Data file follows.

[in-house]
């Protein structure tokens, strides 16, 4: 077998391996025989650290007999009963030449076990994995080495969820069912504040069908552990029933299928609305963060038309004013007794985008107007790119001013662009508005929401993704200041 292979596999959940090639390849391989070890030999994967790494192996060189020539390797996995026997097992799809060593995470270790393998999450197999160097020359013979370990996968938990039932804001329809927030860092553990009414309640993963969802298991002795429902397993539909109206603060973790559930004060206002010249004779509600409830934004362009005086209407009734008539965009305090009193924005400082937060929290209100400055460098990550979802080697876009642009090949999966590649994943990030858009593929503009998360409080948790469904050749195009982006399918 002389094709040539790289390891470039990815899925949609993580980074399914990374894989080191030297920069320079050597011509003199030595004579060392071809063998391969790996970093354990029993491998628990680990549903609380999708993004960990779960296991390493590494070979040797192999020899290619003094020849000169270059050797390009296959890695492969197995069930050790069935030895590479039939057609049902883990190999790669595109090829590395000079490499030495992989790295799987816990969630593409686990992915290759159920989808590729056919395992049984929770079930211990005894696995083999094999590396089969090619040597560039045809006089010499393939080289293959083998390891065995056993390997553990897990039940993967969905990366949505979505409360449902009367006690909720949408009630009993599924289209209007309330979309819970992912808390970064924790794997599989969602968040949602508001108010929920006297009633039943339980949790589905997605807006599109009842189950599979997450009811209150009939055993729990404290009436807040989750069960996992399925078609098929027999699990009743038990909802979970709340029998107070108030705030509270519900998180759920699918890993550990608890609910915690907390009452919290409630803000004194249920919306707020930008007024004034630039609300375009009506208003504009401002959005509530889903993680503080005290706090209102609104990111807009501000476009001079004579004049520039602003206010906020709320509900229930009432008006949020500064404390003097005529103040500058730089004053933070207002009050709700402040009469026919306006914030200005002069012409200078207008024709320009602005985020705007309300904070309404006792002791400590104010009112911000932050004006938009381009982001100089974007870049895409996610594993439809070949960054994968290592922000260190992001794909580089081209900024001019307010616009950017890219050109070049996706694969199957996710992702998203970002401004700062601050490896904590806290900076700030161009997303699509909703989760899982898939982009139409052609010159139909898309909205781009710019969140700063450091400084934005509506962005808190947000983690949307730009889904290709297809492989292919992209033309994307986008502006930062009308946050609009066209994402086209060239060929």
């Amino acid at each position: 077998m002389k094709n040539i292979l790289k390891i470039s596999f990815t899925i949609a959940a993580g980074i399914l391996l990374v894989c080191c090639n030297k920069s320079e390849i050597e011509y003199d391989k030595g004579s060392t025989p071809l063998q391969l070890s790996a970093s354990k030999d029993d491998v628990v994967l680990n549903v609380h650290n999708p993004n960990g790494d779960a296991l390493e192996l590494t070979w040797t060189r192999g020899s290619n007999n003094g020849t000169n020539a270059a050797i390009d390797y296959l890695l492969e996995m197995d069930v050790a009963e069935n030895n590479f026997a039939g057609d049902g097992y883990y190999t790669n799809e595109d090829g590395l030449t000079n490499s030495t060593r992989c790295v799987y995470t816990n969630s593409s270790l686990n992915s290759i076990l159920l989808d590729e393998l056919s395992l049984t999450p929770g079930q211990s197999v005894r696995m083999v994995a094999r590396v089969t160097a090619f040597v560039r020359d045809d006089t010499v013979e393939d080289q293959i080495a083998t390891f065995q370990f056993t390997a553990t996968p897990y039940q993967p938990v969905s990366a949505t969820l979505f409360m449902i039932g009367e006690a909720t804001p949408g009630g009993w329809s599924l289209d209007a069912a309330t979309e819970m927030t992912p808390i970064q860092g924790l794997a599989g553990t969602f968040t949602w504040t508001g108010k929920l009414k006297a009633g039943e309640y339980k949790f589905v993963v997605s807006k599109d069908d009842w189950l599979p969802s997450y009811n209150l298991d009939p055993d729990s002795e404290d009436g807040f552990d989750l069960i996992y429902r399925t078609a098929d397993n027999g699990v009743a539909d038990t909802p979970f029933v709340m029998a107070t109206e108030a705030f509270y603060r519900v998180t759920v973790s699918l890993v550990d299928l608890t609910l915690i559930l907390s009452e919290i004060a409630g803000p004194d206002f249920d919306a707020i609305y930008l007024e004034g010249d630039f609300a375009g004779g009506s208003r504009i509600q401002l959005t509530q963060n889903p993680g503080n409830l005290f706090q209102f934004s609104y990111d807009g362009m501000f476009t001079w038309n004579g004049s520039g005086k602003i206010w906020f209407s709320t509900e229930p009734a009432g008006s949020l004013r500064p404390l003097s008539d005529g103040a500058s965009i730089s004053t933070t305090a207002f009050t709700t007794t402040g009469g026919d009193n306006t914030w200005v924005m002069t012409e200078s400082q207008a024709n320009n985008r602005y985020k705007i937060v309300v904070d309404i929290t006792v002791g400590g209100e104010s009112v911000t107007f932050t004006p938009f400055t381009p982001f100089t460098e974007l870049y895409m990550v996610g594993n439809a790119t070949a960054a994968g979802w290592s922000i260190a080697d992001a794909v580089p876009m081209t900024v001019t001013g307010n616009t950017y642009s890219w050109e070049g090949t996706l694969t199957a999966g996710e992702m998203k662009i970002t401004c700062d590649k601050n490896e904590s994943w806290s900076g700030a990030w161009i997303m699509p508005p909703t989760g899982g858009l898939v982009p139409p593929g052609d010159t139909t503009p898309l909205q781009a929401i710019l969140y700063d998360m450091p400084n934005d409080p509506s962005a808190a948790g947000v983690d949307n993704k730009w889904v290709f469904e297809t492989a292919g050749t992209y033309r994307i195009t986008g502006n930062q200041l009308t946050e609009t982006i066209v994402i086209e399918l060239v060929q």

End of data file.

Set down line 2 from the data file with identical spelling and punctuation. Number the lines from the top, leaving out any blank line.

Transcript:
């Protein structure tokens, strides 16, 4: 077998391996025989650290007999009963030449076990994995080495969820069912504040069908552990029933299928609305963060038309004013007794985008107007790119001013662009508005929401993704200041 292979596999959940090639390849391989070890030999994967790494192996060189020539390797996995026997097992799809060593995470270790393998999450197999160097020359013979370990996968938990039932804001329809927030860092553990009414309640993963969802298991002795429902397993539909109206603060973790559930004060206002010249004779509600409830934004362009005086209407009734008539965009305090009193924005400082937060929290209100400055460098990550979802080697876009642009090949999966590649994943990030858009593929503009998360409080948790469904050749195009982006399918 002389094709040539790289390891470039990815899925949609993580980074399914990374894989080191030297920069320079050597011509003199030595004579060392071809063998391969790996970093354990029993491998628990680990549903609380999708993004960990779960296991390493590494070979040797192999020899290619003094020849000169270059050797390009296959890695492969197995069930050790069935030895590479039939057609049902883990190999790669595109090829590395000079490499030495992989790295799987816990969630593409686990992915290759159920989808590729056919395992049984929770079930211990005894696995083999094999590396089969090619040597560039045809006089010499393939080289293959083998390891065995056993390997553990897990039940993967969905990366949505979505409360449902009367006690909720949408009630009993599924289209209007309330979309819970992912808390970064924790794997599989969602968040949602508001108010929920006297009633039943339980949790589905997605807006599109009842189950599979997450009811209150009939055993729990404290009436807040989750069960996992399925078609098929027999699990009743038990909802979970709340029998107070108030705030509270519900998180759920699918890993550990608890609910915690907390009452919290409630803000004194249920919306707020930008007024004034630039609300375009009506208003504009401002959005509530889903993680503080005290706090209102609104990111807009501000476009001079004579004049520039602003206010906020709320509900229930009432008006949020500064404390003097005529103040500058730089004053933070207002009050709700402040009469026919306006914030200005002069012409200078207008024709320009602005985020705007309300904070309404006792002791400590104010009112911000932050004006938009381009982001100089974007870049895409996610594993439809070949960054994968290592922000260190992001794909580089081209900024001019307010616009950017890219050109070049996706694969199957996710992702998203970002401004700062601050490896904590806290900076700030161009997303699509909703989760899982898939982009139409052609010159139909898309909205781009710019969140700063450091400084934005509506962005808190947000983690949307730009889904290709297809492989292919992209033309994307986008502006930062009308946050609009066209994402086209060239060929």